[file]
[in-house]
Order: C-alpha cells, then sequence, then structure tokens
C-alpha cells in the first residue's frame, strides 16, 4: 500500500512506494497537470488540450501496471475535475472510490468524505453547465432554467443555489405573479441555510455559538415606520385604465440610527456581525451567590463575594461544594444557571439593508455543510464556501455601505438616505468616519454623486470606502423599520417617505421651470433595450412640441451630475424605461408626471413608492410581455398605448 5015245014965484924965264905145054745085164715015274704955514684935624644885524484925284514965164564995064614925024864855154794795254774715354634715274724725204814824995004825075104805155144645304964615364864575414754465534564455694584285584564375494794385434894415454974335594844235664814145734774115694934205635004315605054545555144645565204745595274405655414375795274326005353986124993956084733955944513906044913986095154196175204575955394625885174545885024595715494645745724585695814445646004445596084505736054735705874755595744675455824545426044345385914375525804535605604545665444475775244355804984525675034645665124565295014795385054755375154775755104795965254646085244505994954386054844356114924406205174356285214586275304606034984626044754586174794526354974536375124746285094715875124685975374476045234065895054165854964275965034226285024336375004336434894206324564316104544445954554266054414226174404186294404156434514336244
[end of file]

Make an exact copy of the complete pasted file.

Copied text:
[in-house]
Order: C-alpha cells, then sequence, then structure tokens
C-alpha cells in the first residue's frame, strides 16, 4: 500500500512506494497537470488540450501496471475535475472510490468524505453547465432554467443555489405573479441555510455559538415606520385604465440610527456581525451567590463575594461544594444557571439593508455543510464556501455601505438616505468616519454623486470606502423599520417617505421651470433595450412640441451630475424605461408626471413608492410581455398605448 5015245014965484924965264905145054745085164715015274704955514684935624644885524484925284514965164564995064614925024864855154794795254774715354634715274724725204814824995004825075104805155144645304964615364864575414754465534564455694584285584564375494794385434894415454974335594844235664814145734774115694934205635004315605054545555144645565204745595274405655414375795274326005353986124993956084733955944513906044913986095154196175204575955394625885174545885024595715494645745724585695814445646004445596084505736054735705874755595744675455824545426044345385914375525804535605604545665444475775244355804984525675034645665124565295014795385054755375154775755104795965254646085244505994954386054844356114924406205174356285214586275304606034984626044754586174794526354974536375124746285094715875124685975374476045234065895054165854964275965034226285024336375004336434894206324564316104544445954554266054414226174404186294404156434514336244